It all began with Ben Reitman, who "arrived in the afternoon," Emma wrote years later in her autobiography, "an exotic, picturesque figure with a large black cowboy hat, flowing silk tie, and huge cane. ... "

Reitman was 10 years younger than Emma (he 29, she 39) when they met, in Chicago, in March 1908. Flamboyant, impulsive, intellectually raw, he was a dynamite promoter and organizer, an instinctive enemy of capitalism, and a pathological womanizer. She slept with him the night she met him, and the sex, she later said, was like nothing she had ever before experienced. By June of that year, Ben and Emma had been together on the road for four months—he had quickly become her promoter and manager—and she was addicted to him. His primitive qualities, she said, had robbed her of her reason, had in fact aroused the primitive in her. She wanted to devour him, "yes, I would put my teeth into your flesh and make you groan like a wounded animal."

Many artists and intellectuals were made gaga by liberated love in those years, and in that department, Emma and Ben more than held their own. Feeling deliciously subversive, they created a private language of code words—Rebecca West and H.G. Wells, among others, did the same—with which to write each other letters of erotic intensity that heightened the drama in which they felt themselves engaged.

In these letters, Emma's vagina is her "treasure-box" (T-B), Ben's penis is "Willie" (or "W"), her breasts "M" (for Mont Blanc and Mont Jura). They both talked baby-talk porn, but Emma, especially, was outrageous: "I want my sweetheart, Willie boy, I want to give him the T-B, she is simply starved and will swallow him alive when she gets hold of him. ... Come hold me, ... let me nestle up, let me run a red hot velvety tongue over W and the bushes ... put my face to W and drink myself to sleep." Entranced by oral sex, she repeatedly wants to suck the head of his "fountain of life," which stands over her "like a mighty specter."

Almost everyone Emma knew was put off by Ben Reitman. Roger Baldwin (future founder of the American Civil Liberties Union) pronounced him "a terrible man, overbearing, arrogant, possessive."

But sexual infatuation is a force of formidable proportions, a projection of the senses at whose heart lies a psychological nostalgia that goes so deep it feels primeval; under its influence one "sees" something of oneself in the beloved that compels against all reason. And so it was with Emma and Ben. They recognized something of themselves in the other, and that recognition, once eroticized, had the power to seal them into a blend of pain and euphoria that would sustain the most astonishing amount of humiliation before it ran its course.

The fly in the ointment was Reitman's compulsive womanizing. There was not a moment of his waking life that he wasn't scheming to get some woman into bed. Almost every night on the road, while Emma was up on a platform speaking, Ben would wander off with a pickup, making sure only most (but not all) of the time to be back in the hall before she was off the stage.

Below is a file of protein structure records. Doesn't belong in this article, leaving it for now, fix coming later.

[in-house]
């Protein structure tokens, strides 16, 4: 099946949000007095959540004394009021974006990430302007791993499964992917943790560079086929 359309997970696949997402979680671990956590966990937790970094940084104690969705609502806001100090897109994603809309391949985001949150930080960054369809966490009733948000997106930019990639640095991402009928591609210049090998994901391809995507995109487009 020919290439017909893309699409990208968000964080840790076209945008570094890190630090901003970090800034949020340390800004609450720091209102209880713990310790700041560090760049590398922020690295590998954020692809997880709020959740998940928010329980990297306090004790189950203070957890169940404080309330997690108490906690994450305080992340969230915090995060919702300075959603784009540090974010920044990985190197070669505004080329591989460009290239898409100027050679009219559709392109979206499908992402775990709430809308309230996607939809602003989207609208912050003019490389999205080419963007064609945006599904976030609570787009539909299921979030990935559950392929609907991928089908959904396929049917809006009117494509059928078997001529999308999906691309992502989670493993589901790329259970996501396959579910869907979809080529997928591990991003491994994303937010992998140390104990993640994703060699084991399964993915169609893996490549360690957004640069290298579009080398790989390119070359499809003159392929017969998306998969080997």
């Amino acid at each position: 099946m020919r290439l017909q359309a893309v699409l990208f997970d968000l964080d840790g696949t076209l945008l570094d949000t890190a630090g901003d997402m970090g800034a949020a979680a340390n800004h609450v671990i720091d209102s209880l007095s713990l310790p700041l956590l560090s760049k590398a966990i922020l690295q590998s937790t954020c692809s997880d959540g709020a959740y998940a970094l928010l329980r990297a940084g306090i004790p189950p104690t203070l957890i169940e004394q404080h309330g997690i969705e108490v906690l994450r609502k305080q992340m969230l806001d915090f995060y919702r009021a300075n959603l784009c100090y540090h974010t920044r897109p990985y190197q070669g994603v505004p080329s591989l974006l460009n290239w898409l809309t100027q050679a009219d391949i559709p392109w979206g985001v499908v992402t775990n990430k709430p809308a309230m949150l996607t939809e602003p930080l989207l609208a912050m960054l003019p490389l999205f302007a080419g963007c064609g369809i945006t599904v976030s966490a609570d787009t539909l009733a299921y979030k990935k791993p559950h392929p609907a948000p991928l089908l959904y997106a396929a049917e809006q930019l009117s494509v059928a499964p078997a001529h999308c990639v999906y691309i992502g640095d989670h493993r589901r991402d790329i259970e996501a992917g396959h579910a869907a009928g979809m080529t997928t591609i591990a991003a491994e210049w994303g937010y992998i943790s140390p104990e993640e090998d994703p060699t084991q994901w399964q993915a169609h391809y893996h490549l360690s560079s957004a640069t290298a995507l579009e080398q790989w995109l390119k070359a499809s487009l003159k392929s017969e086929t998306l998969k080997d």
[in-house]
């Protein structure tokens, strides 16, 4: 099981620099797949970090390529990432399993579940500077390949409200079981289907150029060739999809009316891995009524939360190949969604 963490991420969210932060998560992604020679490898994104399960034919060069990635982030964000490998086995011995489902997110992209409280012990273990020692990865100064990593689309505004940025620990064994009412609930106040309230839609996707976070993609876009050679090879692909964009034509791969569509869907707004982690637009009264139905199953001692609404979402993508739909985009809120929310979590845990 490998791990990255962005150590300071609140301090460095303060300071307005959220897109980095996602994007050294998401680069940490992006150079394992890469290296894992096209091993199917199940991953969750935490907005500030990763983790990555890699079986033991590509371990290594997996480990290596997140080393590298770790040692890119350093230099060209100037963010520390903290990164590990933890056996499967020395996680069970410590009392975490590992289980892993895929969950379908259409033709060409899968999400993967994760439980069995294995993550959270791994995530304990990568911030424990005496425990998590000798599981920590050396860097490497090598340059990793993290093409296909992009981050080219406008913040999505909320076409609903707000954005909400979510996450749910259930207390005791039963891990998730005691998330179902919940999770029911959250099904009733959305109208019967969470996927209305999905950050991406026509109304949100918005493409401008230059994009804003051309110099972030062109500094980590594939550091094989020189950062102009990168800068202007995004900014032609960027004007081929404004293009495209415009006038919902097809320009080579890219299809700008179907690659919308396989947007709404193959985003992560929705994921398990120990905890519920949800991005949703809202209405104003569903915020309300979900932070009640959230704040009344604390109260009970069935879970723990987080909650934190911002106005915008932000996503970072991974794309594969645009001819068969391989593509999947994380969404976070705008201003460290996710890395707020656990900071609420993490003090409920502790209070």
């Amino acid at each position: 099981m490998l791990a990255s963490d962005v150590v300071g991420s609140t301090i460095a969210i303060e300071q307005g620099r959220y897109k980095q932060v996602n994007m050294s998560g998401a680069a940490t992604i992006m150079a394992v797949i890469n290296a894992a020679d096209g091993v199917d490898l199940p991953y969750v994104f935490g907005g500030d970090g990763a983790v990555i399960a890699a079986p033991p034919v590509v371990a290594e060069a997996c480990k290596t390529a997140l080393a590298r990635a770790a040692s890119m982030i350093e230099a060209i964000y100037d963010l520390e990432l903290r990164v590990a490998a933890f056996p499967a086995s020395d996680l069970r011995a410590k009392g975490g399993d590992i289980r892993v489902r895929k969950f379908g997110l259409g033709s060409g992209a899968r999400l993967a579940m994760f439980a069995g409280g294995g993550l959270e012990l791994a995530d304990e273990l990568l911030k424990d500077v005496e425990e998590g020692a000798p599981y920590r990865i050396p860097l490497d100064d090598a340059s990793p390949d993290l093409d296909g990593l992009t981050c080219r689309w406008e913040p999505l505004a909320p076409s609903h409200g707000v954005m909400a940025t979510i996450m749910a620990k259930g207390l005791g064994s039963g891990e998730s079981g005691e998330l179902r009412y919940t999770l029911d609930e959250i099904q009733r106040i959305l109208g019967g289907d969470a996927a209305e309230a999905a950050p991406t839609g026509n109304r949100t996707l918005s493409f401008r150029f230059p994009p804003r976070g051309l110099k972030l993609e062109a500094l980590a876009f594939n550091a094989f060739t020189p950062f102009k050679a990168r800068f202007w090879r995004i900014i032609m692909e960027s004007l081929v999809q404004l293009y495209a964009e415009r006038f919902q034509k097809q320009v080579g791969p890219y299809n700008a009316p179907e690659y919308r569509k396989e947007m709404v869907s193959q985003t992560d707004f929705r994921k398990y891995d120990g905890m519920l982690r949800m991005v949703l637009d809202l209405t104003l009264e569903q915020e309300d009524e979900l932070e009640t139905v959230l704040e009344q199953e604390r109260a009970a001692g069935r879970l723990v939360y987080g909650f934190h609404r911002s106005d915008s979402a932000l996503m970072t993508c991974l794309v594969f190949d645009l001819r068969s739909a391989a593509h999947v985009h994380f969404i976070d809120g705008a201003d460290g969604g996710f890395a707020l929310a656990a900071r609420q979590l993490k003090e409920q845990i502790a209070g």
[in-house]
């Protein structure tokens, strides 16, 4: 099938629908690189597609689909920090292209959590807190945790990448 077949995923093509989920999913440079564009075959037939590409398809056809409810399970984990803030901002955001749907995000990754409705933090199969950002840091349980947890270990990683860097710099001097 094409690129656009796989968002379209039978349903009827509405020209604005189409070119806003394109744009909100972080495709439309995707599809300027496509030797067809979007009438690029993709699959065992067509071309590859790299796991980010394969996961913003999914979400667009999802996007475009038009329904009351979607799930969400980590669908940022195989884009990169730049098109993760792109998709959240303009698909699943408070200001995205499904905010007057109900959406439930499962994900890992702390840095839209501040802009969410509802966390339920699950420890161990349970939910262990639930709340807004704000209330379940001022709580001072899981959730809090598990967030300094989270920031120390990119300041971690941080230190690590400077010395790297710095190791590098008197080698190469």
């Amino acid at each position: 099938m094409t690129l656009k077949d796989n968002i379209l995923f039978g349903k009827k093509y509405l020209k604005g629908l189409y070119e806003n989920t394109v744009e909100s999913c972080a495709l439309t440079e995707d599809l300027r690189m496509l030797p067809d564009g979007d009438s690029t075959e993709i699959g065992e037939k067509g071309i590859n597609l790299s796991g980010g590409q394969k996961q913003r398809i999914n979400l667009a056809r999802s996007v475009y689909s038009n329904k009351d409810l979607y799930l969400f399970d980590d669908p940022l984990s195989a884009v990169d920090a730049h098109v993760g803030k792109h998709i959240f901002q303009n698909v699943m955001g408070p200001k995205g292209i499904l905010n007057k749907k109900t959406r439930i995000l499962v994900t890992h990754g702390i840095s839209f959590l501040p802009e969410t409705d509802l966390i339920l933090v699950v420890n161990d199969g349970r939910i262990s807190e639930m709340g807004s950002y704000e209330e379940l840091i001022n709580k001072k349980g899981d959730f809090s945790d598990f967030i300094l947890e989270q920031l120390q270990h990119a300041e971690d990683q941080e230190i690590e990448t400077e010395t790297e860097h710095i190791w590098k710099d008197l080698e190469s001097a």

Emma was astonished. Free love, for her, had definite characteristics: Great passion was one of them, a quick lay was not, much less a million of them. Soon she was appalled to see herself doing what she had repeatedly said a free agent could never do. "The same woman," observes her biographer, Candace Falk, "who affirmed in her coast-to-coast lecture tours that 'whether love last but one brief span of time or for eternity, it is the only creative, inspiring, elevating basis for a new race, a new world,' now found herself in the depths of the uninspiring emotions of jealousy and self-doubt."

Over and over again, Emma said that she could not accept the chaos and humiliation that went with loving Ben—no, no, she could not, she would not, such passivity undermined every ability she had to respect herself—and over and over again, she caved. Obviously, living inside a caldron of high-voltage emotion, with soul-destroying depression alternating regularly with convulsive desire, turned her on.

In her memoir, musing on "the forces at work" that seemed bent on refusing her stability in love, Goldman concluded: "The stars could not be climbed by one rooted in a clod of earth. If one soared high, could he hope to dwell for long in the absorbing depths of passion and love? Like all who had paid for their faith, I too would have to face the inevitable. Occasional snatches of love; nothing permanent in my life except my ideal."

Emma announced repeatedly that if reality began to usurp the ideal, she would ditch reality in less than a second. She would never opt for living without a life- (or world-) saving ideal to believe in—not only to believe in, but to worship. In "sacred desire," she saw the majesty of something in the human condition that she, as an anarchist, was pledged to redeem. The renewal of love aroused in her the sense of paradise gained and lost that haunted every anarchist's fundamental conviction that the world as it is resembles a forfeiture of humankind's original nobility. To feel transformed by sexual passion was to be in touch with the primeval at the heart of her politics.